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Like the other BOD thought pieces, this was originally written in March/April of 2007

Sakai is open-source software for its members. Currently that means Higher Education. It can be used in other educational settings, but it is not a primary goal to create universal education solutions.

At early 2007, the community contains both institutions that see Sakai as purely a course management system (and therefore an alternative to Moodle) and institutions that want to serve research communities in innovative ways as much as serving course management needs (which sets Sakai apart from Moodle). The ability of Sakai to be used as more general purpose software also creates confusion with u-Portal which has been administration oriented but is increasingly research oriented. Arguably, Sakai represents a solution akin to u-Portal plus Moodle, but the key ingredient of Sakai is that there are community members with resources to commit to developing research solutions - i.e. Sakai is a community as well as a code base. The continued interest of Sakai in research and teaching to the exclusion of administration tends to prevent closer co-operation with u-Portal in spite of considerable overlap in community membership. (it is worth reflecting whether it is the respective boards that prevent closer collaboration rather than distinct community needs in the light of recent common code (Pluto 1.1) in u-Portal 3.0 and Sakai 2.4)

Sakai is maturing software in terms of toolset or convenience to users. Much of the strength of Sakai is in work that is invisible to users and the part which is visible is not always intuitive. Moodle is 2 years older than Sakai and has benefited from the additional refinement time. However, the Sakai platform is stabilizing and time is beginning to be devoted to user oriented aspects of the code. Because of this state of the software, I believe we still primarily want to attract members and institutions that are able to contributeto improving the code. We should expect adoption to rise when we have a world-class solution and we can devote more time to a carefully developed communication plan and building easy to use installers. For some of this later non-contributing market, too close an engagement with Sakai too early may be counter productive. OTOH there is a window for attracting WebCT users who do not want to adopt Bb and this may be worth some targeted effort (if we can afford the resource). In general, institution-wide adoptions will be a slow decision making process with long lead times since the switching costs are so high.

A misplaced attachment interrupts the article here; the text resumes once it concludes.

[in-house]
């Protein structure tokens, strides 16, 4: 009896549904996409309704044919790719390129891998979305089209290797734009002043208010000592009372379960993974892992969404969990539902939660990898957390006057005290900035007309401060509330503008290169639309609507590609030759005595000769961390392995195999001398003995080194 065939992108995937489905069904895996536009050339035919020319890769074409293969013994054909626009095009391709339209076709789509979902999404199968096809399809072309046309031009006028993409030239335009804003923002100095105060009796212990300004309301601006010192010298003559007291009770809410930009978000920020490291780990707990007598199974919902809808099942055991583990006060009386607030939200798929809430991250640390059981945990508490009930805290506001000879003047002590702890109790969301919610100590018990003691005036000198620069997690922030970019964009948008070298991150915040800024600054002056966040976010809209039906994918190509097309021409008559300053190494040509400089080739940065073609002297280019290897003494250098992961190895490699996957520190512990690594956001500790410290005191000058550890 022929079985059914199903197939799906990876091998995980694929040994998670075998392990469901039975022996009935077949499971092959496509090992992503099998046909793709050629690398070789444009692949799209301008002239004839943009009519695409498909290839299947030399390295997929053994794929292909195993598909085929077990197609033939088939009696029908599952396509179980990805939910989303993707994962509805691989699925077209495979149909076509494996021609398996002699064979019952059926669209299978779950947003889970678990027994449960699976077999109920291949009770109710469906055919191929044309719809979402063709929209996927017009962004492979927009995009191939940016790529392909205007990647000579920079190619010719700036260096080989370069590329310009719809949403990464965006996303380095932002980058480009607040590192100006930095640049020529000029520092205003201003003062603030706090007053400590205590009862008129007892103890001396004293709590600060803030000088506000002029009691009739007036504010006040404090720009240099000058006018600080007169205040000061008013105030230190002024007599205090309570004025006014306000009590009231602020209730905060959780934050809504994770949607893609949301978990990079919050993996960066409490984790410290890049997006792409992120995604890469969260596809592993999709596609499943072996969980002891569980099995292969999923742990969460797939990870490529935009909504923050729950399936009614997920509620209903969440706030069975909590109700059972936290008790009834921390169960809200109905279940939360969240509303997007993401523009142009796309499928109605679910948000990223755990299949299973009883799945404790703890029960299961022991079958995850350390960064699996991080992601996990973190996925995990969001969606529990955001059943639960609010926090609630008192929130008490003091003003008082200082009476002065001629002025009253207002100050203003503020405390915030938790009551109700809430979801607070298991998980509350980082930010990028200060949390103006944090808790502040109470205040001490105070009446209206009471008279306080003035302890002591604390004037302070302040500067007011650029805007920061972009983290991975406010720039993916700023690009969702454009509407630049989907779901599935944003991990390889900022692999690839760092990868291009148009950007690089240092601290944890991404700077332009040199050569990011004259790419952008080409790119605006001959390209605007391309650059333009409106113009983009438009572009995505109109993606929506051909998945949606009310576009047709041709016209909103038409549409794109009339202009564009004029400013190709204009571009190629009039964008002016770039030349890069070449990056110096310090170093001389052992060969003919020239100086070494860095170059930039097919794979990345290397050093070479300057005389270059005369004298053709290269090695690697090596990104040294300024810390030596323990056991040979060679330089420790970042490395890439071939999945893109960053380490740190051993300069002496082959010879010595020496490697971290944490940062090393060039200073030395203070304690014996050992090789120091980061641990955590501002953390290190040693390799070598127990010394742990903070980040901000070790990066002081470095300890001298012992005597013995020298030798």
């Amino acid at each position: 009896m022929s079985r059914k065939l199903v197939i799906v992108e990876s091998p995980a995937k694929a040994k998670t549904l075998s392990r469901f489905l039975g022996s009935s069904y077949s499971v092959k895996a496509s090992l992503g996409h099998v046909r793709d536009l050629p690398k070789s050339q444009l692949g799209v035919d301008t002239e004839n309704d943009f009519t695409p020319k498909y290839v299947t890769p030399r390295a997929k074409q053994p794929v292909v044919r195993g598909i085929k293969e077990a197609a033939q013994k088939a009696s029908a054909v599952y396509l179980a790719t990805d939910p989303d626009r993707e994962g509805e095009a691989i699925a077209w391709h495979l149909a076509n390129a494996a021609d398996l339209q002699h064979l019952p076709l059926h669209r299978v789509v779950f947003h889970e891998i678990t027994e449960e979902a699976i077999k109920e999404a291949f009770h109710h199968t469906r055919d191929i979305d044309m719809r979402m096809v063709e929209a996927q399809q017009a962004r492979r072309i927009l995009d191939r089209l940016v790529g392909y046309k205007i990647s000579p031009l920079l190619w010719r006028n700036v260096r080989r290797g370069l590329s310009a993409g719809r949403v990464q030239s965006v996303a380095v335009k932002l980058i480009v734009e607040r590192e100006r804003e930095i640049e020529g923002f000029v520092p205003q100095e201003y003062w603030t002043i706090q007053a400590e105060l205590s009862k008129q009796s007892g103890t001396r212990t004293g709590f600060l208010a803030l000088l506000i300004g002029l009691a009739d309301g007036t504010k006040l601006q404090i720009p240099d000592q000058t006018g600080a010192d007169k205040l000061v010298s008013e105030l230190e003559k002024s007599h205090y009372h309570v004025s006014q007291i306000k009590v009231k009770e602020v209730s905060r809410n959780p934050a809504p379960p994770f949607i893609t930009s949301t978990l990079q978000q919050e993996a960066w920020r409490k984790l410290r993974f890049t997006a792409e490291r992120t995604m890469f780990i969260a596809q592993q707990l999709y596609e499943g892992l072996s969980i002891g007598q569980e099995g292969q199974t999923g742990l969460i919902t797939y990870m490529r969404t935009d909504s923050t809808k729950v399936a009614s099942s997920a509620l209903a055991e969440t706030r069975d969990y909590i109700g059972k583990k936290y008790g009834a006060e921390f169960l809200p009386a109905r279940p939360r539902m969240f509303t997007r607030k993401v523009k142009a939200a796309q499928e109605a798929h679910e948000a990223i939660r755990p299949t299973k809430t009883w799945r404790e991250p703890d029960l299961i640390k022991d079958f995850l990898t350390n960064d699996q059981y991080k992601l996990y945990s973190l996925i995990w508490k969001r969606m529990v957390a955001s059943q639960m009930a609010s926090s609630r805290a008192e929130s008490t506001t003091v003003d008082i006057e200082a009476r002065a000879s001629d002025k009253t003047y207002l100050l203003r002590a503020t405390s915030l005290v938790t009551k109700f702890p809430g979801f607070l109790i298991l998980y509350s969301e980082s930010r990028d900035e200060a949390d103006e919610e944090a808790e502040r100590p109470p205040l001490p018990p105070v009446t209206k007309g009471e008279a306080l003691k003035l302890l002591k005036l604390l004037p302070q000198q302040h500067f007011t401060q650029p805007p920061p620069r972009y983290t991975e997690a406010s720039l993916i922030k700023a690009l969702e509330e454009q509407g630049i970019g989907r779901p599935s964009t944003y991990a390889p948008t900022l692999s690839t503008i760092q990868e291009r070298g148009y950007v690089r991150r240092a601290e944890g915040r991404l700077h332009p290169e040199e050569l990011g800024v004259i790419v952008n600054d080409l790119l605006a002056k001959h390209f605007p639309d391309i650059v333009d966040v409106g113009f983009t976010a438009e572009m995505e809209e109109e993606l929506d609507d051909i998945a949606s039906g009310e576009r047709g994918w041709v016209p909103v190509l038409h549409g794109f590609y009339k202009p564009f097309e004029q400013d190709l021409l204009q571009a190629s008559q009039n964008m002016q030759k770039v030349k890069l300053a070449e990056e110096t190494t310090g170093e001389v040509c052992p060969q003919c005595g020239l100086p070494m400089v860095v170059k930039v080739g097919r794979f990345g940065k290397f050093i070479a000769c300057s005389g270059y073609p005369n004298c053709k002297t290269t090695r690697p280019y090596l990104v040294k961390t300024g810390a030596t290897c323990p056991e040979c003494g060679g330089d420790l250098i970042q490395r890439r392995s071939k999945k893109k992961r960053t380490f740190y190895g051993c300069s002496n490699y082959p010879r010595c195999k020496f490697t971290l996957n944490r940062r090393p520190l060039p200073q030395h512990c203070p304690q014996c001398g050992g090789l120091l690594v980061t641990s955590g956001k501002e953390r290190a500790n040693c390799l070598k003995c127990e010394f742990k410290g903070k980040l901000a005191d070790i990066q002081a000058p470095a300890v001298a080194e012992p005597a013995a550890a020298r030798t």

We have a choice of competing with Moodle and other open source solutions, or collaborating. I would prefer collaborating. We should also promote standards for interoperability with commercial solutions.

Sakai offers value to members because collaborative development of open-source solutions allows freedom to create local custom solutions, while sharing the costof 'standard' code. Sakai aspires to scalable, robust, reliable code and avoids content lock-in. In addition, Sakai is an implementation of service oriented architecture goals and aims for useful services to reduce new development time and 'pluggable' components that can be added and removed to create local implementations according to local needs.

Sustainability for Sakai depends on deploying institutions deciding to commit resource to the community. This can range from reporting innovative teaching or research use and organizing meetings thought to testing and bug reporting and contributing skilled design or development resource. A reasonable expectation might be that production institutions devote a proportion of the savings in the license fees of commercial alternatives to participation in the community. Currently, Sakai has the model of a modest additional subscription, which primarily pays for subsidized conferences, and staff to co-ordinate effort, manage QA and introduce new institutions to the community and the code base.

Finally, Sakai is 'commercial friendly' where it strengthens community objectives, but not 'commercial dependent'.

Board Responsibility

  • Ensure code is safe and available to all
  • Comply with legal requirements for incorporated entity and protect tax-free status
  • Comply with articles (run free and fair elections, etc.)
  • Set membership dues and allocate resulting funds to further the purposes of the Foundation
  • Report on above to community

Member Responsibility

  • Pay dues promptly
  • Act in the interests of community as well as self. At a minimum do not act to harm the community.
  • Encourage development staff to collaborate
  • Share information

Community Responsibility

  • Improve the code, but take due care of interests of institutions in production
  • Share information

One way in which Sakai suffers is that we do not have a clear articulation of that vision and an account of our path to reach the current position with a projection of where we are going. In this situation, our membership can be easily drawn to other projects that offer a clearer proposition. I think we should expect to keep membership stable for 1 or 2 years and then have a plan for targeted growth.

In terms of community behavior, enlightened self interest will provide the sustainable motivation. I would like to see developments supported by developers from multiple institutions for sustainability. That will require investment and encouragement from the institutional leadership.